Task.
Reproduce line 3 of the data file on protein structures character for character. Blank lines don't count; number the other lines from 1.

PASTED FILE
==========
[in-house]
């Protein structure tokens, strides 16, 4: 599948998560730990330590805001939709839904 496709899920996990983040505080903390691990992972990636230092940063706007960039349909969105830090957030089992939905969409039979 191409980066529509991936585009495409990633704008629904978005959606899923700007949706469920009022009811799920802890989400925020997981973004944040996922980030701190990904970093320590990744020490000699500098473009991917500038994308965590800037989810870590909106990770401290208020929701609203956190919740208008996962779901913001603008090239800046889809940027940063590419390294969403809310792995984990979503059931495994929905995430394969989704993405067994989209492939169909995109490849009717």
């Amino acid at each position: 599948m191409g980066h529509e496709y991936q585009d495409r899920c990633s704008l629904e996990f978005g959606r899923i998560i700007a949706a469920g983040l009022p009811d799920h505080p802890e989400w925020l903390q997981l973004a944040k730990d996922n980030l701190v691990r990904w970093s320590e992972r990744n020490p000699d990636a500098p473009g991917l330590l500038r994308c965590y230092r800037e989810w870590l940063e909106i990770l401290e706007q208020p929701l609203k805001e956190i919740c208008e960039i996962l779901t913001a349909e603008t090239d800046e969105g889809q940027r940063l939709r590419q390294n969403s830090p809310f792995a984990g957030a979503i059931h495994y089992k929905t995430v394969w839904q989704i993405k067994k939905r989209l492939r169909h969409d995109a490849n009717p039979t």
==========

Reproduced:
């Amino acid at each position: 599948m191409g980066h529509e496709y991936q585009d495409r899920c990633s704008l629904e996990f978005g959606r899923i998560i700007a949706a469920g983040l009022p009811d799920h505080p802890e989400w925020l903390q997981l973004a944040k730990d996922n980030l701190v691990r990904w970093s320590e992972r990744n020490p000699d990636a500098p473009g991917l330590l500038r994308c965590y230092r800037e989810w870590l940063e909106i990770l401290e706007q208020p929701l609203k805001e956190i919740c208008e960039i996962l779901t913001a349909e603008t090239d800046e969105g889809q940027r940063l939709r590419q390294n969403s830090p809310f792995a984990g957030a979503i059931h495994y089992k929905t995430v394969w839904q989704i993405k067994k939905r989209l492939r169909h969409d995109a490849n009717p039979t």